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Showing posts from August, 2006

Whatcha Thinkin'?

A couple years ago, we found it humorous when a friend of our son Kevin called him up and asked, "Whatcha thinkin'?" We still giggle over it.

It's not a bad question, however.

At Don Blohowiak's blog, he has an entry about changing your life by changing the questions you ask yourself. That sounds right to me. It reminds me of a couple of things...

1. As an undergraduate at Rutgers, I read a book called LivingWith Change by the late Wendell Johnsonwhere he advocated the use of three questions to achieve and maintain healthy relationships:

What do you mean? - This question helps clarify meaning and achieve understanding.

How do you know? - This question helps uncover assumptions, reveal facts, and discover evidence.

What then? - This question (like its twin "So What?") helps make connections, draw conclusions, and prompt actions.

2. A few years ago, I learned about an OD concept called the Engine of Success. I believe it may have originated with Peter Senge or a…

Change Your Place, Change Your Luck

According to Rabbi and blogger Alana Suskin at Kol Ra'ash Gadol, the saying "Change your place, change your luck" is an oldie, going back to ancient times, maybe even to Abraham:

And the Lord said to Abram, Get out from your land, and from your birthplace, and from your father’s house, to a land that I will show you; And I will make of you a great nation, and I will bless you, and make your name great; and you shall be a blessing; And I will bless those who bless you, and curse him who curses you; and in you shall all families of the earth be blessed.

There is something about that saying that is resonating with me...

My mother, the Jewish grand-daughter of immigrants from Russia and Ukraine, had sayings like that one. Though I can't remember hearing that one uttered when I was a kid, perhaps that maxim was "in there" somewhere, providing the stimulus for the Mystery Rides we used to take? Take a new road and see what unexpected opportunity you might find?

Maybe…

Heuristic Frameworks

Came across this cool blog entry on the "fuzzy front end" of innovation where ideas surface from employees, which leads to one on "heuristic frameworks."

I like that phrase, heuristic frameworks.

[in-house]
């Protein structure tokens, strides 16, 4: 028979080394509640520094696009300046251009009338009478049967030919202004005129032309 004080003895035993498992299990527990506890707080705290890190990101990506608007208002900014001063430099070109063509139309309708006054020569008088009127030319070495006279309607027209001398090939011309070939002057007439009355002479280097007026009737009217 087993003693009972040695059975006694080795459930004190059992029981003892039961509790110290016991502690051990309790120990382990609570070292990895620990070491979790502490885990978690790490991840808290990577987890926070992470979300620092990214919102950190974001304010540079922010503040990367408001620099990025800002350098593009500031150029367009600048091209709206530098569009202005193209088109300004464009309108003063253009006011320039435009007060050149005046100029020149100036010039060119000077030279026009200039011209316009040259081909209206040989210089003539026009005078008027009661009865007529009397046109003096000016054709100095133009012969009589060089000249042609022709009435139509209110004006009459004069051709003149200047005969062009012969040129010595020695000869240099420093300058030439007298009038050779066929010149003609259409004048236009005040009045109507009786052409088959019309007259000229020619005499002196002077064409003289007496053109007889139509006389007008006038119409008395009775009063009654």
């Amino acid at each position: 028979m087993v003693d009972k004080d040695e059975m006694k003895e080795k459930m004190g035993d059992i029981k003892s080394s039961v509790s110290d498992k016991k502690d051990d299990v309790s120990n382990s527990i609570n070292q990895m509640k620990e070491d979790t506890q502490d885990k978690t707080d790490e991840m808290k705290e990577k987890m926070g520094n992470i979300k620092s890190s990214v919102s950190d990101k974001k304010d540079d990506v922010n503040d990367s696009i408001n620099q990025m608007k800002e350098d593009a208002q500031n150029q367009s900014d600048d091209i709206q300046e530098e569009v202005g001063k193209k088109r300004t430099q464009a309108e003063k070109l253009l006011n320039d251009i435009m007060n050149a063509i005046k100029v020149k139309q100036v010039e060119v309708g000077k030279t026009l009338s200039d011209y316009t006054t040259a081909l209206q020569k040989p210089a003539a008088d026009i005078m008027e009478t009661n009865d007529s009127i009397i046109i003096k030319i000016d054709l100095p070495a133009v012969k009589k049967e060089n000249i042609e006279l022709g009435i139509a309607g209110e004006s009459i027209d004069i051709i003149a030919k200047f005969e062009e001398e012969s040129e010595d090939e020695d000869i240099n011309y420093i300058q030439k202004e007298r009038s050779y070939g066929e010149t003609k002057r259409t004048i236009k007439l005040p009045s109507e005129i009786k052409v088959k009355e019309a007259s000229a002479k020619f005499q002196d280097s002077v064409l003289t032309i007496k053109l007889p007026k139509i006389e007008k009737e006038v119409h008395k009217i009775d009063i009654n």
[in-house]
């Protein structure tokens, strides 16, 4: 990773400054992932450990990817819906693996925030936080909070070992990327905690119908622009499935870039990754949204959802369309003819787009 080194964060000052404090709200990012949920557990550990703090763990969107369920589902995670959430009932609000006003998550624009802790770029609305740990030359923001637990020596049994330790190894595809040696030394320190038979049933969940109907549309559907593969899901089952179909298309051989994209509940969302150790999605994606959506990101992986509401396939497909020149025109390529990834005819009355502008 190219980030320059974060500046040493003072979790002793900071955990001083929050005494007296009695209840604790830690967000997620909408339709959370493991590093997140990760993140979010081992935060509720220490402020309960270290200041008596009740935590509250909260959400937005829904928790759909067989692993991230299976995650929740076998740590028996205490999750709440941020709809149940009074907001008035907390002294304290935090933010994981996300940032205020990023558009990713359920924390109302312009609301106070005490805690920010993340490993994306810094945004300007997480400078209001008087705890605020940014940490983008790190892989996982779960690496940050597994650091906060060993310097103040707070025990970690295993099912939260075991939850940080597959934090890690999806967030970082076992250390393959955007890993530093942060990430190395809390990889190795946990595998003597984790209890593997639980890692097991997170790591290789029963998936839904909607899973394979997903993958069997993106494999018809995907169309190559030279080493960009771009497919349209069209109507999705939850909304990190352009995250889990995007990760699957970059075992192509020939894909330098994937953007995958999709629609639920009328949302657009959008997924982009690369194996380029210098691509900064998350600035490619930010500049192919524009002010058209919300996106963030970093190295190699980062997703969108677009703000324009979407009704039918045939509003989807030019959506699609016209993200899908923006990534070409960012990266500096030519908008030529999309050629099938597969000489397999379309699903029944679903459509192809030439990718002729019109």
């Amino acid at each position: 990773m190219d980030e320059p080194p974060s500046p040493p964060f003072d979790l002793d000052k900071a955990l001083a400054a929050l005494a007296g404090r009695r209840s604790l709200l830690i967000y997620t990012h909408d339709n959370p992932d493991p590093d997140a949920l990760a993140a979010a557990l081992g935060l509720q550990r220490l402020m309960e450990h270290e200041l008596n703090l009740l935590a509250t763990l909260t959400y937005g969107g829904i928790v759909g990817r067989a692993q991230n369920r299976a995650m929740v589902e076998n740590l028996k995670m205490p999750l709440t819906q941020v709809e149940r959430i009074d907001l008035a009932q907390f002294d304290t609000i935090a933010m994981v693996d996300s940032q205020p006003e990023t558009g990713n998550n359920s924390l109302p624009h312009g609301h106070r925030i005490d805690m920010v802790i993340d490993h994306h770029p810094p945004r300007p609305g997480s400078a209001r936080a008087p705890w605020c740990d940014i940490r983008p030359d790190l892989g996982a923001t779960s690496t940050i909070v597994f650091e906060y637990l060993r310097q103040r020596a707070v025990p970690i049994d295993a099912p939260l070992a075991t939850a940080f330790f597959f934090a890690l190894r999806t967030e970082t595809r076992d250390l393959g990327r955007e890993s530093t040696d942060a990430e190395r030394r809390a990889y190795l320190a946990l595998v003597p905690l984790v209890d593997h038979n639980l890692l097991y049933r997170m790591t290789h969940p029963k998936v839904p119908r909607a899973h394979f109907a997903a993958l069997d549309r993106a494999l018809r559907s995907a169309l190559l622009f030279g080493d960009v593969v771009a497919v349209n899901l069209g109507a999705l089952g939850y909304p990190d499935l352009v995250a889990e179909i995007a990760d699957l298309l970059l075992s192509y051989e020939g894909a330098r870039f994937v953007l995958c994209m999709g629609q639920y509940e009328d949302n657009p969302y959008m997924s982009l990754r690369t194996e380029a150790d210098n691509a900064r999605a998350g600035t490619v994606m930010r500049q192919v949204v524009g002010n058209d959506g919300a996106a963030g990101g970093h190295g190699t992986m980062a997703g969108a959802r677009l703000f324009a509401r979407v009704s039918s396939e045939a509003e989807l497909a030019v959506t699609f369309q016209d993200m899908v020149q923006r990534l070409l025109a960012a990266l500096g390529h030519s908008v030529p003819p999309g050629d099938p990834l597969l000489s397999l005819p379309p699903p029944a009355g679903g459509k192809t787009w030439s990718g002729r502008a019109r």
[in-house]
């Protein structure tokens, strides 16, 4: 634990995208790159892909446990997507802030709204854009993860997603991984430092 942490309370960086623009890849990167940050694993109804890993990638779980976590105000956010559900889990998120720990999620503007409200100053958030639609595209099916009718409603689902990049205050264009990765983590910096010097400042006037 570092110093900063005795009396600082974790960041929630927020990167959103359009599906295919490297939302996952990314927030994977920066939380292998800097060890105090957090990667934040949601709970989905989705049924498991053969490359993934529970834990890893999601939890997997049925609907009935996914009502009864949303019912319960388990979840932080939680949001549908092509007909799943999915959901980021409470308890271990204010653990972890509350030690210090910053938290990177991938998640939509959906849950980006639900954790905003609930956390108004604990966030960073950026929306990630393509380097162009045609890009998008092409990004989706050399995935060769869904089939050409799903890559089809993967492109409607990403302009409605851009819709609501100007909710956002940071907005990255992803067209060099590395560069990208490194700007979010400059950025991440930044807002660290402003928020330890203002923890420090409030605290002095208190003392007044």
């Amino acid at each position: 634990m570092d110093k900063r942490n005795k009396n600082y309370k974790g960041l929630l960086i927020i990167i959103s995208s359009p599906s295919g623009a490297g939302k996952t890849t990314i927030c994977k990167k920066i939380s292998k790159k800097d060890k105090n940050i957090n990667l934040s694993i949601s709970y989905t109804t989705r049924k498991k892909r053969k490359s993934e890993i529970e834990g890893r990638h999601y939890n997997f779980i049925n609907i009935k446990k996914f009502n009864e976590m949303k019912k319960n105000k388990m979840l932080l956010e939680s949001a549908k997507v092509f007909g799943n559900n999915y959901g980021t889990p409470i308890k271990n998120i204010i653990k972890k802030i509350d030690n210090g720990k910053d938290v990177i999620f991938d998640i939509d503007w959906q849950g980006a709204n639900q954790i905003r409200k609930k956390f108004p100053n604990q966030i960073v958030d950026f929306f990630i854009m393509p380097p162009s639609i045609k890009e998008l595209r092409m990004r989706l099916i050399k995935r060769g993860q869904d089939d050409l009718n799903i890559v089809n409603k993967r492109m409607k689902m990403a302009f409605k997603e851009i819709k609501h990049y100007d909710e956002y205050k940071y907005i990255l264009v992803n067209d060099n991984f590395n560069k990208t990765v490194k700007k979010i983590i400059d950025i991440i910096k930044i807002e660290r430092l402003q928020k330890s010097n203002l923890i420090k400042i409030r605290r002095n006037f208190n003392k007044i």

Heuristic is a word derived from Greek meaning to find. (Eureka is related.) Heuristics therefore are ways of finding stuff.

At the Heuristic Wiki, they say that heuristics is the art and science of discovery.

Way cool.

Posted by Terrence Seamon, 08/21/06

Mystery Ride

One of my mother's favorite things to do was to take a "mystery ride" where we would get in the car and head out somewhere without a destination. And when we came to a road we did not know, we would take it...just to see where it would go.

In her memory, I have named my new blog, Mystery Ride.

This new blog will not replace this one, but will be a spin-off where the focus will be much more on the simple pleasures of everyday life.

I hope you'll check it out.

STP

Jim Murphy has a new question at the Mass Bay OD Learning Community Blog: What is the relationship between organizational development and organizational strategy?

One of my favorite organizational models is STP, for Situation-Target-Path (originated, I believe, by OD guru Richard A. Schmuck).

In reflecting upon the Situation, a strategist looks comprehensively at the current state, where the organization is at the present moment.

In reflecting upon the Target, a strategist sets objectives and goals, intended to reach some desired state.

In reflecting upon the Path, a strategist formulates action plans designed to attain the goals and thereby reach the desired state.

Organization development practitioners can help their clients in each of these phases of organizational progress.

Posted by Terrence Seamon, 08/17/06

Re-Framing Love

Thanks to astha, I found Sanjay's blog, Simple Thoughts (great name!), where he has an entry about whether you have to "love" people to be an HR professional.

He says "...my simple advice to anybody joining HR because they love people is to just become a social worker."

Why? He provides this illustration:

"Would you do the following if you really loved people -

- Fire people to improve the profitability of the company
- Force managers to reduce the ratings of people to meet the bell curve even if they have done a good job
- Make policies to stop 2% of the population from doing wrong things inconveniencing all others
- Make life miserable for anybody who quits
- Get people to work harder even if they do not like it (without paying overtime)"

Hmmm. Interesting point indeed. Having been in HR for over twenty years (as a Training & OD specialist), I agree that HR can often be seen as more people-hostile than people-friendly. Seldom have I ever heard HR des…